Wärtsilä 31 Engine for Aker ARC 124 Icebreaker

The recently introduced Wärtsilä 31 engine, which has been acknowledged by Guinness World Records as being the world's most efficient four-stroke diesel engine,

IMTRA Debuts Omega LED lights

IMTRA today released its Omega LED lights. Designed specifically for recessed lighting applications in large yachts, the DC-powered Omega LED lights feature a high-quality,


Creole Spirit Sets Sail for Sea Trials

Teekay’s first M-type, Electronically Controlled, Gas Injection (MEGI)-powered LNG vessel, Creole Spirit, has sailed out from the Daewoo Shipbuilding & Marine Engineering

Teekay Veteran Glendinning to Retire

Long-time Teekay leader David Glendinning, president of Teekay Gas Services, will retire December 17, 2015, after more than 28 years at Teekay. Stepping up to replace Glendinning is Mark Kremin,

Wärtsilä 31 Engine for Aker ARC 124 Icebreaker

The recently introduced Wärtsilä 31 engine, which has been acknowledged by Guinness World Records as being the world's most efficient four-stroke diesel engine,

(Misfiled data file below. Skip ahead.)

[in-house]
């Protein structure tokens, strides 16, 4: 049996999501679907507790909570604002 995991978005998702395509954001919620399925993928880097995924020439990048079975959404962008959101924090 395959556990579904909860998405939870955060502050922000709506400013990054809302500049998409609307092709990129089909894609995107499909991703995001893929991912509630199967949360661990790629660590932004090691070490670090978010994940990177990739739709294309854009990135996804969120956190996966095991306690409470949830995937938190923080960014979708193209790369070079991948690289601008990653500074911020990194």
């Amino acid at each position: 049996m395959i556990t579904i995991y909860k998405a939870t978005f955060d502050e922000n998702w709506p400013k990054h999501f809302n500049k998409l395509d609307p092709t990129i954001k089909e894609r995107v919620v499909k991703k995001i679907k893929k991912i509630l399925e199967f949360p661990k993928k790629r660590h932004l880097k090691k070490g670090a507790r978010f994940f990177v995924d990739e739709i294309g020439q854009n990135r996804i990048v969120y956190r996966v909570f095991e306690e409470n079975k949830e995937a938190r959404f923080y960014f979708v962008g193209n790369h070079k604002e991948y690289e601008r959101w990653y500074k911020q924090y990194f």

US Shipowner Creates Fund for Families of Missing El Faro Crew

The owners of the cargo ship El Faro that sank after it was trapped in the path of Hurricane Joaquin off the Bahamas last week announced the creation of a family

Captain of Ill-fated El Faro was Known as Trusted Mariner

The captain of the ill-fated cargo ship that sank in a hurricane off the Bahamas with no survivors last week was an experienced and highly trusted mariner who had spent a lifetime on the water,

Collision Course with a Hurricane: How Doomed US Ship Met its End

The ill-fated U.S.-flagged El Faro cargo ship sunk by Hurricane Joaquin was sailing at near full speed into the center of the storm before it lost propulsion amid mountainous waves and brutal winds,

Maritime Safety

Cutter Diligence to Return

The crew of the Coast Guard Cutter Diligence is scheduled to return to their homeport in Wilmington Saturday following a 45-day patrol in the Caribbean Sea. During their patrol,

China Completes lighthouses construction in disputed South China Sea

China has completed the construction of two lighthouses in the disputed South China Sea, the official Xinhua news agency reported, as tensions in the region mount over Beijing's maritime ambitions.

Singapore-issued CoCs need Revalidation

Holders of Singapore-issued certificates of competency (CoCs) need to revalidate their CoCs to meet the requirements of the 2010 Manila amendments to the International

Maritime Careers / Shipboard Positions Maritime Security Maritime Standards Navigation Offshore Oil Pod Propulsion Port Authority Ship Electronics Ship Repair Winch
rss | archive | history | articles | privacy | contributors | top maritime news | about us | copyright | maritime magazines
maritime security news | shipbuilding news | maritime industry | shipping news | maritime reporting | workboats news | ship design | maritime business

Time taken: 0.1327 sec (8 req/sec)